- Promote the health and well-being of all inhabitants, as a healthy ecosystem does.
- Be comprise of integrated systems that maximize efficiency and comfort.
- Improve the health and diversity of the local ecosystem rather than degrade it.
- Be beautiful and inspire us to dream.
— Jason F. McLennan, BNIM Architects
2.3 Ecological Building
|1.||the science of the relationship and interaction of living organisms with their inanimate (e.g. climate, soil) and their animate environment, as well as the study of resource and energy management in the biosphere and its sub-categories.|
|2.||the study of the detrimental effects of modern civilization on the environment, with a view toward prevention or reversal through conservation.|
|1.||careful, thrifty management of resources, such as money, materials, or labor.|
|2.||an orderly, functional arrangement of parts; on organized system.|
|3.||efficient, sparing, or conservative use.|
A movement in contemporary architecture. This movement aims to create environmentally friendly, energy-efficient buildings and developments by effectively managing natural resources. This entails passively and actively harnessing solar energy and using materials which, in their manufacture, application, and disposal, do the least possible damage to the so-called ‘free resources’ water, ground, and air.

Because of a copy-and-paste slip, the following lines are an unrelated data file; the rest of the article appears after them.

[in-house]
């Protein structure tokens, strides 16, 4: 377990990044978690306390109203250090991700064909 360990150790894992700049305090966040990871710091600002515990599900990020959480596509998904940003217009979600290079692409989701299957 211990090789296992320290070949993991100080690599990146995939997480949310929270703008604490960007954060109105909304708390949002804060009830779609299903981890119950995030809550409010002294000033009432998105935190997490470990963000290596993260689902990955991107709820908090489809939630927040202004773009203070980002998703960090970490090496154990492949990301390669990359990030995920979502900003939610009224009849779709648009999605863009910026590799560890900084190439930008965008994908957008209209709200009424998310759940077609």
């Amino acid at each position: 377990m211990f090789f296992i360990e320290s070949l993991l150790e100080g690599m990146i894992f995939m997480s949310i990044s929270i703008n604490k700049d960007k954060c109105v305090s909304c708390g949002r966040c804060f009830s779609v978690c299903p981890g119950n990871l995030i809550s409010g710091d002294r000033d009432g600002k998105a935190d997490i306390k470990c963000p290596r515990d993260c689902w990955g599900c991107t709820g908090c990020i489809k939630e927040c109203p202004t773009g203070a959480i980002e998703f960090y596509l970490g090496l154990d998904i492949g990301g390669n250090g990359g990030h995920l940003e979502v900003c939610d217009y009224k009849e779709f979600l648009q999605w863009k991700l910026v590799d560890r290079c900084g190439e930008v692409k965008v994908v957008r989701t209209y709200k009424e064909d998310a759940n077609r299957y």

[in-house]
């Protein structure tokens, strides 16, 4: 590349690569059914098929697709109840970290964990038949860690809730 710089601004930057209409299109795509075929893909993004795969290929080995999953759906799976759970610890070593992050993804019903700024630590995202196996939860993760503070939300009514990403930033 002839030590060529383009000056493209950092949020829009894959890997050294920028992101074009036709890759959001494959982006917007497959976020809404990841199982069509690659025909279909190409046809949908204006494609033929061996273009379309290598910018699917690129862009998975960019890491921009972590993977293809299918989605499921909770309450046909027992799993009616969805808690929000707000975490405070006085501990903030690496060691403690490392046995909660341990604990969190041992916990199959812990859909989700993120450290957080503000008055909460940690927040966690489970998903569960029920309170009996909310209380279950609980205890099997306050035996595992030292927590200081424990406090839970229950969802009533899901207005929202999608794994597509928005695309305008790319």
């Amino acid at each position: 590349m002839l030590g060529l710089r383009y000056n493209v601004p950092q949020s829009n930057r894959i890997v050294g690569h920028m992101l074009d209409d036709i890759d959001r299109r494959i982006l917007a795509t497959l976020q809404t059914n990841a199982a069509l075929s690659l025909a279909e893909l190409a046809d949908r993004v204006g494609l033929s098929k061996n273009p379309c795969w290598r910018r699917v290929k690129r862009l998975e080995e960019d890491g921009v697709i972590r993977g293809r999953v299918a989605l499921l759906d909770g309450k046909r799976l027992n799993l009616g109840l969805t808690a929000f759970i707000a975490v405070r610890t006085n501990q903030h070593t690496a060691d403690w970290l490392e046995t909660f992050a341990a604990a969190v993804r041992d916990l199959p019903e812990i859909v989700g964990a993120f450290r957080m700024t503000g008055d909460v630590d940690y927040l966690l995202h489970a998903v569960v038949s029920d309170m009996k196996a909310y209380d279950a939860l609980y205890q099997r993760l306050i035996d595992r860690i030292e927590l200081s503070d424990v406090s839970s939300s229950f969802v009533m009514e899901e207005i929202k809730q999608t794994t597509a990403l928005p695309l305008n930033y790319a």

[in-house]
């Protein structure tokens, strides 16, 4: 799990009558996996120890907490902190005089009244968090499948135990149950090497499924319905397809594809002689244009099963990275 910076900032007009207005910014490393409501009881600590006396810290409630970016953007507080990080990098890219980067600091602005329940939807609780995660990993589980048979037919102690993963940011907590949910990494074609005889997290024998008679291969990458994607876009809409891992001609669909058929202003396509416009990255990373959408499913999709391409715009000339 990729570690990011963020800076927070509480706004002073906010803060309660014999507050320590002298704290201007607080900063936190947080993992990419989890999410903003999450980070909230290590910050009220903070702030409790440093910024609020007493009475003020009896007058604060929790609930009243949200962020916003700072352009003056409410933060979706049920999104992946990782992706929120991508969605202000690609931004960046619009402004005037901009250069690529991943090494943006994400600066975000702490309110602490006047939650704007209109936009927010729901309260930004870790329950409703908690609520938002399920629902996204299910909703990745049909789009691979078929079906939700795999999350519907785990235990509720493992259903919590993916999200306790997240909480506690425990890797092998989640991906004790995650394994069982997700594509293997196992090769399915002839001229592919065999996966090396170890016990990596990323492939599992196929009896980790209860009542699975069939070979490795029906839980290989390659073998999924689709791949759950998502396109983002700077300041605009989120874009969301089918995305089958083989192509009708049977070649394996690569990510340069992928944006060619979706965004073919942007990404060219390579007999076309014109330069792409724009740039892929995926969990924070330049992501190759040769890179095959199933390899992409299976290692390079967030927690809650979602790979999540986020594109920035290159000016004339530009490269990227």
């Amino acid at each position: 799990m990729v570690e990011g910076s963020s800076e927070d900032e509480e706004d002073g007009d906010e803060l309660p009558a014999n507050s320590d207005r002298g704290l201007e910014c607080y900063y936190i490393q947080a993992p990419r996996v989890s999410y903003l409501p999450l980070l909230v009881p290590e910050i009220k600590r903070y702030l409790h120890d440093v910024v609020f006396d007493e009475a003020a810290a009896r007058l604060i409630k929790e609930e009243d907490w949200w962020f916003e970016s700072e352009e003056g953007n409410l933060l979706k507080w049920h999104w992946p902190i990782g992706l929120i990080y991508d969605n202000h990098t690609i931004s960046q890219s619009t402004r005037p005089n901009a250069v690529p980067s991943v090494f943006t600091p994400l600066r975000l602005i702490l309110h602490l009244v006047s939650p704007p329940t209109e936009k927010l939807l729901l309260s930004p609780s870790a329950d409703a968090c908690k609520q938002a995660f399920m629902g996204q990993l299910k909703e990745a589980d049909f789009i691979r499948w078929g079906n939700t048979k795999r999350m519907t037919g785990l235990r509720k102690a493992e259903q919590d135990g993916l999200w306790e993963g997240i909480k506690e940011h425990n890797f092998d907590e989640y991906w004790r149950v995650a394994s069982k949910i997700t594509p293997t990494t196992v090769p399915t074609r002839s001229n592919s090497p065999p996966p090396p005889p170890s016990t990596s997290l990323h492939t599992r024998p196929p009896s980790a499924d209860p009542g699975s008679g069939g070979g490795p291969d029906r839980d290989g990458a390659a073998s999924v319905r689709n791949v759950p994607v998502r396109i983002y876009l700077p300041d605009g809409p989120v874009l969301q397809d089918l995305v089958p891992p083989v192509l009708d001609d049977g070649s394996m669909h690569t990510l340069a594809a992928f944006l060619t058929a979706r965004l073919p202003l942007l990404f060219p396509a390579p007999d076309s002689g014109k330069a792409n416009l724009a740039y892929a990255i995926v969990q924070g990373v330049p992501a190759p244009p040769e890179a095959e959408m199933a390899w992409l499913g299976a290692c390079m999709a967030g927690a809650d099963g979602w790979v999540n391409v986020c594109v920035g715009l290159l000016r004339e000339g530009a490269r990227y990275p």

2.4 Green Building
“It’s not easy being green.” — Kermit the Frog, 1972.
A green approach to the built environment involves a holistic approach to the design of buildings. All the resources that go into a building, be they materials, fuels or the contribution of the users need to be considered if a sustainable architecture is to be produced. Producing green buildings involves resolving many conflicting issues and requirements. Each design decision has environmental implications. Measures for green buildings can be divided into four areas: